What activities do you enjoy?
Next, think about the types of physical activities you enjoy most. After all, a fitness program doesn't need to be boring. You're more likely to keep up with a fitness program you enjoy.
If you love riding your bicycle, consider a cycling class. If you have a blast on the dance floor, an aerobics class that includes dance moves would be a good choice. If you're a social person, a gym or health club membership may be a good option for you. If you prefer to exercise alone or you find health clubs intimidating, fitness videos and exercises you can do at home may be best for you.
How can you add variety to your workout?
Aerobic activities should generally be a large part of your workout, but you also want to include muscle-strengthening activities such as working with weights or resistance bands. Cross-training, which involves doing a variety of different exercises or activities, is a good way to keep from getting bored by your exercises. Cross-training also reduces the risk of injuring or overusing one specific muscle or joint.
When you plan your fitness program, consider alternating among activities that emphasize different parts of your body — walking, swimming and strength training, for example.
What can you afford?
Make sure your fitness choices are in line with your budget. If a gym membership or home exercise equipment is too pricey, consider cheaper options for getting in shape.
You can base a fitness program around brisk daily walks and inexpensive hand-held free weights or resistance tubing. Some recreation departments may offer discounted fitness classes to local residents, and some schools or hotels may open their pools to the public for inexpensive lap swimming. You might also consider buying used exercise equipment or sharing the cost with a friend.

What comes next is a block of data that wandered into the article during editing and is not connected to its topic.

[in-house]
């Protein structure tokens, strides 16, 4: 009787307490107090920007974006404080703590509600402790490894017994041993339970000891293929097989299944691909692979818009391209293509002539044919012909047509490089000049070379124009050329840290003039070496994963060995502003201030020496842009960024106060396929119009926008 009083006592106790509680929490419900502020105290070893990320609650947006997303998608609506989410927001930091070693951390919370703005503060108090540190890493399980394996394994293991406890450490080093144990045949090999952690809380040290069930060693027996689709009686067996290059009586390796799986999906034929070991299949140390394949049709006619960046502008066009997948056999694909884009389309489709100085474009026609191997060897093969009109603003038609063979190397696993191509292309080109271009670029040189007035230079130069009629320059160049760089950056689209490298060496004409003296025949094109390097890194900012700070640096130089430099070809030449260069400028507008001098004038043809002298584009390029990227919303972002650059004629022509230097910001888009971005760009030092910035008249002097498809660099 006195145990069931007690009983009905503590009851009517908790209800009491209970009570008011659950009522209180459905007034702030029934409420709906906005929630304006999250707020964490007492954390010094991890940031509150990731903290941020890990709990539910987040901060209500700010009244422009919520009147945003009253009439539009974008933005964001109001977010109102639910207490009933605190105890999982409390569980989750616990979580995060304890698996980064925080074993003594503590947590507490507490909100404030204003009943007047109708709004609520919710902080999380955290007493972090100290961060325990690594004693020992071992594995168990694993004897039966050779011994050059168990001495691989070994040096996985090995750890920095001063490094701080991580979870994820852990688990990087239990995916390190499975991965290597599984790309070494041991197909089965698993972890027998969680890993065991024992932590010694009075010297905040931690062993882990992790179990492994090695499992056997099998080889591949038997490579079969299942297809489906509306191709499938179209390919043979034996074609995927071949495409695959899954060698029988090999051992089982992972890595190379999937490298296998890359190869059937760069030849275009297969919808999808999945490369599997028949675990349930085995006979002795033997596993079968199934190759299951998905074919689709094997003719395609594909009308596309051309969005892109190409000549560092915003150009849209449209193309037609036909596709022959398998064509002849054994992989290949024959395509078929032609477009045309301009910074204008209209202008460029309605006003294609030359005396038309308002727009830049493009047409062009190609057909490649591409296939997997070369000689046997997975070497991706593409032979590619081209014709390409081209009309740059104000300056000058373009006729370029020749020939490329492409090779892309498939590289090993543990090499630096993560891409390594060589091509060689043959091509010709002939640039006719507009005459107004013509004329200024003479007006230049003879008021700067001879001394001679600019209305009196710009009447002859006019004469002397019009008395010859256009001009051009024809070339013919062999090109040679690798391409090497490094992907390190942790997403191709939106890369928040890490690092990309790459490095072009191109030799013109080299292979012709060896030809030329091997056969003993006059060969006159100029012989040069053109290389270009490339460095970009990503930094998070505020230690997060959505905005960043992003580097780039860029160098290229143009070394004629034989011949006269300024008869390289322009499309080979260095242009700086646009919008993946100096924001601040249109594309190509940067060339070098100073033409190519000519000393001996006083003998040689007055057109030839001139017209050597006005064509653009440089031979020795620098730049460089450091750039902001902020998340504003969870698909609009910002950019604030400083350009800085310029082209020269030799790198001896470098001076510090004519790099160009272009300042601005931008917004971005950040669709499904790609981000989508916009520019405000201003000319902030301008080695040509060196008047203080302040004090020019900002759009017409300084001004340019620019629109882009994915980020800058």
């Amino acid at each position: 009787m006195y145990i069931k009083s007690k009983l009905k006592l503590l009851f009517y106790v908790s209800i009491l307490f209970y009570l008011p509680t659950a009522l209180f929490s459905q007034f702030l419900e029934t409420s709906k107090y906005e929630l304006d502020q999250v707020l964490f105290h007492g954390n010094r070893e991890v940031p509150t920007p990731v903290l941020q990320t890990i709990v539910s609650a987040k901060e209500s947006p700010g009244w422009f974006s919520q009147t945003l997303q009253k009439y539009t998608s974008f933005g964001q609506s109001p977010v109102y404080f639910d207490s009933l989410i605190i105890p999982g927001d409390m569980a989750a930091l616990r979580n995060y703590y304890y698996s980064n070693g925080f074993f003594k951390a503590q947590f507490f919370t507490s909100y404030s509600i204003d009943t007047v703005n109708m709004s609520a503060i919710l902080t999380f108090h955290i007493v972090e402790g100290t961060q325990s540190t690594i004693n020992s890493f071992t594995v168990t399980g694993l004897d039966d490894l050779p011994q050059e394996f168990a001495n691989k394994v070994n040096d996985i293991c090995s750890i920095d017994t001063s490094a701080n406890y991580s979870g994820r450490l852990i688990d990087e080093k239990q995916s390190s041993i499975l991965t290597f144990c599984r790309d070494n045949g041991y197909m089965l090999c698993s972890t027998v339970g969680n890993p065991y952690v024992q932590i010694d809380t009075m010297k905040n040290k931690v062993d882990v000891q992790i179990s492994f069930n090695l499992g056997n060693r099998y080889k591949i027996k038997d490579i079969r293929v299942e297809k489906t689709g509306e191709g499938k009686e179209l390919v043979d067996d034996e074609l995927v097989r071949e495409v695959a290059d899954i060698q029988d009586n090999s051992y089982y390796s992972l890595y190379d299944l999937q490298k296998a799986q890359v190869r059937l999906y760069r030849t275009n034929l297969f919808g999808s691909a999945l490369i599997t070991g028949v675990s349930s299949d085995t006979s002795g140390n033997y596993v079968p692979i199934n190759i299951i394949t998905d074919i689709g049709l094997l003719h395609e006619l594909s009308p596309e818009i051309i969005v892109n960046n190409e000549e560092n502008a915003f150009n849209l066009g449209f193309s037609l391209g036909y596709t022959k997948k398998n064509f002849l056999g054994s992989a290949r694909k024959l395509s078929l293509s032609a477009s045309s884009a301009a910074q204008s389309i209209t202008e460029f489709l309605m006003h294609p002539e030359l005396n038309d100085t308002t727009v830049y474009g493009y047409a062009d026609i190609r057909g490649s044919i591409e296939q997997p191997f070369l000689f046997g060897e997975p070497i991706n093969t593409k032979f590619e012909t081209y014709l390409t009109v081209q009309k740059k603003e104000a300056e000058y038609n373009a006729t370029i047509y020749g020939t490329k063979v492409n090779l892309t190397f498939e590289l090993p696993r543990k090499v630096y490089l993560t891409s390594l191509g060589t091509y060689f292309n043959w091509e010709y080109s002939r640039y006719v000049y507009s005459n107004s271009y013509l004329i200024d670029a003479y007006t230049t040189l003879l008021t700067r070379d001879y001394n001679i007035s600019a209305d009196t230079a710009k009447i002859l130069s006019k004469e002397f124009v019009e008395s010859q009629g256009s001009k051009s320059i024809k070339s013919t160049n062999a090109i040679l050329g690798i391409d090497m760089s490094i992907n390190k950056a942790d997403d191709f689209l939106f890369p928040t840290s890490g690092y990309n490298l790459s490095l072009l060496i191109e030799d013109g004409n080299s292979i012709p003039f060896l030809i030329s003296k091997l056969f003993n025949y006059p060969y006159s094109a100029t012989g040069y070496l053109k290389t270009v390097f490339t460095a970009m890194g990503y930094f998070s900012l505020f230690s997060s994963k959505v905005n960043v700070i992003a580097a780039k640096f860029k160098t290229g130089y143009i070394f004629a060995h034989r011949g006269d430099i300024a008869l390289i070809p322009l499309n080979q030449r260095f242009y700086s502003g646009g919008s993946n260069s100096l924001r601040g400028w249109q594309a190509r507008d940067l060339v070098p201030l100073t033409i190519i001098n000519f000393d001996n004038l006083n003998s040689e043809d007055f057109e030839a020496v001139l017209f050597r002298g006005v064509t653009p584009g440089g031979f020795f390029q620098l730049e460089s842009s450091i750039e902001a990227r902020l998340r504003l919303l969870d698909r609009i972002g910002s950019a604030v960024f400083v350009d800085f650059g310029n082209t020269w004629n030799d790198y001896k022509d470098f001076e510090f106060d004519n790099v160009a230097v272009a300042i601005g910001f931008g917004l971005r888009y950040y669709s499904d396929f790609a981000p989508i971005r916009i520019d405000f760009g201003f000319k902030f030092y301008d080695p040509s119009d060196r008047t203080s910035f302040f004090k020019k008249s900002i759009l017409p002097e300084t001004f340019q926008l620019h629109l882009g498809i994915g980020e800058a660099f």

Ready, set, go
You've thought through your likes and dislikes and the pros and cons of various types of fitness programs. Now it's time to get moving. Start slowly and build up intensity gradually. Even shorter spurts of exercise, such as 10 minutes of walking spaced throughout the day, can offer benefits.
For most healthy adults, the Department of Health and Human Services recommends:
- Aerobic activity. Aim for at least 150 minutes of moderate aerobic activity or 75 minutes of vigorous aerobic activity a week, or a combination of moderate and vigorous activity. The guidelines suggest that you spread out the exercise during the week.
- Strength training. Incorporate strength training exercises of all the major muscle groups into your fitness routine at least twice a week. A single set of 12-15 repetitions of each exercise with the proper weight can be effective for most people.
Remember, each workout puts you one step closer to reaching your fitness goals. If you get bored or lose interest in your fitness program, don't be afraid to try something new. Reassess your fitness level and set new fitness goals. The result? A future of improved fitness and better health.
Oct. 17, 2015
See more In-depth
- 2008 Physical Activity Guidelines for Americans. U.S. Department of Health and Human Services. http://www.health.gov/PAGUIDELINES/guidelines/default.aspx. Accessed Oct. 1, 2015.
- The adult fitness test. President's Challenge Program. https://www.adultfitnesstest.org/adultFitnessTestLanding.php. Accessed Oct. 1, 2015.
- Tips to help you get active. National Institute of Diabetes and Digestive and Kidney Diseases. http://www.niddk.nih.gov/health-information/health-topics/weight-control/tips-help-get-active/Pages/tips-help-you-get-active.aspx. Accessed Oct. 1, 2015.
- Exercise and physical activity: Getting fit for life. National Institute on Aging. https://www.nia.nih.gov/health/publication/exercise-and-physical-activity. Accessed Oct. 1, 2015.
- AskMayoExpert. Aerobic exercise: Strategies for change. Rochester, Minn.: Mayo Foundation for Medical Education and Research; 2015.
- AskMayoExpert. Strength training: Strategies for change. Rochester, Minn.: Mayo Foundation for Medical Education and Research; 2015.
- Pescatello LS, et al., eds. Exercise prescription for healthy populations with special considerations and environmental considerations. In: ACSM's Guidelines for Exercise Testing and Prescription. 9th ed. Philadelphia, Pa.: Wolters Kluwer Health Lippincott Williams & Wilkins; 2014.
- Laskowski ER (expert opinion). Mayo Clinic, Rochester, Minn. Oct. 5, 2015.